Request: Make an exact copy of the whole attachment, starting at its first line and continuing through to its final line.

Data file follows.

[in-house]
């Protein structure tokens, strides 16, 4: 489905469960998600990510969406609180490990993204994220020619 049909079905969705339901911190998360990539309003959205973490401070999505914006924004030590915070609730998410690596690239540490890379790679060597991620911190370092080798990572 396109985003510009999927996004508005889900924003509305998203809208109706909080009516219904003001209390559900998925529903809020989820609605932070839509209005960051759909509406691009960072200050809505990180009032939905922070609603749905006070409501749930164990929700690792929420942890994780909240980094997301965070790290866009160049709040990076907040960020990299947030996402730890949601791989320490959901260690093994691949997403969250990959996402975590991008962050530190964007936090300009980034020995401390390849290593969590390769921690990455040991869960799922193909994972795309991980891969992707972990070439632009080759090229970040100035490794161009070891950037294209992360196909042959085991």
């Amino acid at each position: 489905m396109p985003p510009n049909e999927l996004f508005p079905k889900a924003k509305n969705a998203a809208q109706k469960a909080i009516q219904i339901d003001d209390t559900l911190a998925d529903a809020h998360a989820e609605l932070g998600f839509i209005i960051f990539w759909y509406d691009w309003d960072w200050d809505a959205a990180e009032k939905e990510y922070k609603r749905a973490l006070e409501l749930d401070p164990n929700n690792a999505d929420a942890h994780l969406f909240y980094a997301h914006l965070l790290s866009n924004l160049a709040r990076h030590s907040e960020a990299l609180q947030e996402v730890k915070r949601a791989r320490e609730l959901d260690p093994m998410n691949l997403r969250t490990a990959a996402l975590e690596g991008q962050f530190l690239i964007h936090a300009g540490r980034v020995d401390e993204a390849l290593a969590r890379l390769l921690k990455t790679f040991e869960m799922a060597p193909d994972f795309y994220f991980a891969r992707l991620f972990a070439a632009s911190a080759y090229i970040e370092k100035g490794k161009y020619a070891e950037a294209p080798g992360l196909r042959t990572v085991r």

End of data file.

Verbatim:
[in-house]
């Protein structure tokens, strides 16, 4: 489905469960998600990510969406609180490990993204994220020619 049909079905969705339901911190998360990539309003959205973490401070999505914006924004030590915070609730998410690596690239540490890379790679060597991620911190370092080798990572 396109985003510009999927996004508005889900924003509305998203809208109706909080009516219904003001209390559900998925529903809020989820609605932070839509209005960051759909509406691009960072200050809505990180009032939905922070609603749905006070409501749930164990929700690792929420942890994780909240980094997301965070790290866009160049709040990076907040960020990299947030996402730890949601791989320490959901260690093994691949997403969250990959996402975590991008962050530190964007936090300009980034020995401390390849290593969590390769921690990455040991869960799922193909994972795309991980891969992707972990070439632009080759090229970040100035490794161009070891950037294209992360196909042959085991």
């Amino acid at each position: 489905m396109p985003p510009n049909e999927l996004f508005p079905k889900a924003k509305n969705a998203a809208q109706k469960a909080i009516q219904i339901d003001d209390t559900l911190a998925d529903a809020h998360a989820e609605l932070g998600f839509i209005i960051f990539w759909y509406d691009w309003d960072w200050d809505a959205a990180e009032k939905e990510y922070k609603r749905a973490l006070e409501l749930d401070p164990n929700n690792a999505d929420a942890h994780l969406f909240y980094a997301h914006l965070l790290s866009n924004l160049a709040r990076h030590s907040e960020a990299l609180q947030e996402v730890k915070r949601a791989r320490e609730l959901d260690p093994m998410n691949l997403r969250t490990a990959a996402l975590e690596g991008q962050f530190l690239i964007h936090a300009g540490r980034v020995d401390e993204a390849l290593a969590r890379l390769l921690k990455t790679f040991e869960m799922a060597p193909d994972f795309y994220f991980a891969r992707l991620f972990a070439a632009s911190a080759y090229i970040e370092k100035g490794k161009y020619a070891e950037a294209p080798g992360l196909r042959t990572v085991r």